>> through more wireless and telecom competitors, but that could cause
>> further
>> disagreement among members, Scott said.
>>
>> Some have already suggested requesting funds from the federal
>>         economic
>>     stimulus plan for broadband deployment. Yesterday, an aide to House
>> Speaker
>> Nancy Pelosi (D-Calif.) said Pelosi was in favor of that idea.
>>
>> AT&T chief lobbyist Jim Cicconi said the company has moved closer to
>>         the
>>     view of public interest groups and Google that the Web should be open
>>         for
>>     all users without discrimination of technology and content on their
>> network.
>> But unlike Free Press and consumer groups, AT&T opposes new laws or
>>         rules
>>     on
>> net neutrality, saying Federal Communications Commission rules are
>> sufficient, and any violation should be handled on a case-by-case
>>         basis.
>>     "There will be significant outstanding debates that will be very
>>         tough
>>      and
>>
>>
>>  there will still be daylight between the groups on many, many
>>         issues,"
>>     said
>> Rebecca Arbogast, an analyst at investment firm Stifel Nicolaus. "But
>>
>>
>>  both
>>
>>
>>  sides are in a phase right now where they are emphasizing how much
>>         they
>>     share in terms of their views on what is an appropriate framework for
>> looking at this issue."
>>
>>
>>
>>
>> Jeff Broadwick
>> Sales Manager, ImageStream
>> 800-813-5123 x106     (US/Can)
>> +1 574-935-8484 x106  (Int'l)
>> +1 574-935-8488       (Fax)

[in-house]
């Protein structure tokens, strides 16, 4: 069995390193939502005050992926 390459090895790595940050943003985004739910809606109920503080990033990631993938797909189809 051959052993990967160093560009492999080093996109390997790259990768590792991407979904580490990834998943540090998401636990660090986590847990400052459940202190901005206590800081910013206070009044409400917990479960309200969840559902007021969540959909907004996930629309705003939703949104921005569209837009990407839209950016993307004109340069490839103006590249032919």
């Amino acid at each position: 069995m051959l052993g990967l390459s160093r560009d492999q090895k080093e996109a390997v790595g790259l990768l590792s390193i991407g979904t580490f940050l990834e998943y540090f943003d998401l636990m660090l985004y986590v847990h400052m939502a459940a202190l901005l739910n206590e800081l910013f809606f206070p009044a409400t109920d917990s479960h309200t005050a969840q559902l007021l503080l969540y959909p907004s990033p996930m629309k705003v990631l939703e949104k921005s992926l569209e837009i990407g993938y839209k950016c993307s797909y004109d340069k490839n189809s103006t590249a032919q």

>>
>>
>>
>>
>>
>>
>>
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>> --
>> Jack Unger - President, Ask-Wi.Com, Inc.
>> Serving the Broadband Wireless Industry Since 1993
>> Cisco Press Author - "Deploying License-Free Wireless WANs"
>> WISPs - Do you know where your customers are?
>> For wireless coverage mapping see http://www.ask-wi.com/mapping
>> FCC Lic. #PG-12-25133 LinkedIn Profile
>>         <http://www.linkedin.com/in/jackunger>
>> <http://www.linkedin.com/in/jackunger>
>>     Phone 818-227-4220  Email <[EMAIL PROTECTED]> <[EMAIL PROTECTED]>
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>>         --
>> Jack Unger - President, Ask-Wi.Com, Inc.
>> Serving the Broadband Wireless Industry Since 1993
>> Cisco Press Author - "Deploying License-Free Wireless WANs"
>> WISPs - Do you know where your customers are?
>> For wireless coverage mapping see http://www.ask-wi.com/mapping
>> FCC Lic. #PG-12-25133 LinkedIn Profile
>>       <http://www.linkedin.com/in/jackunger>
>>     Phone 818-227-4220  Email <[EMAIL PROTECTED]>
>>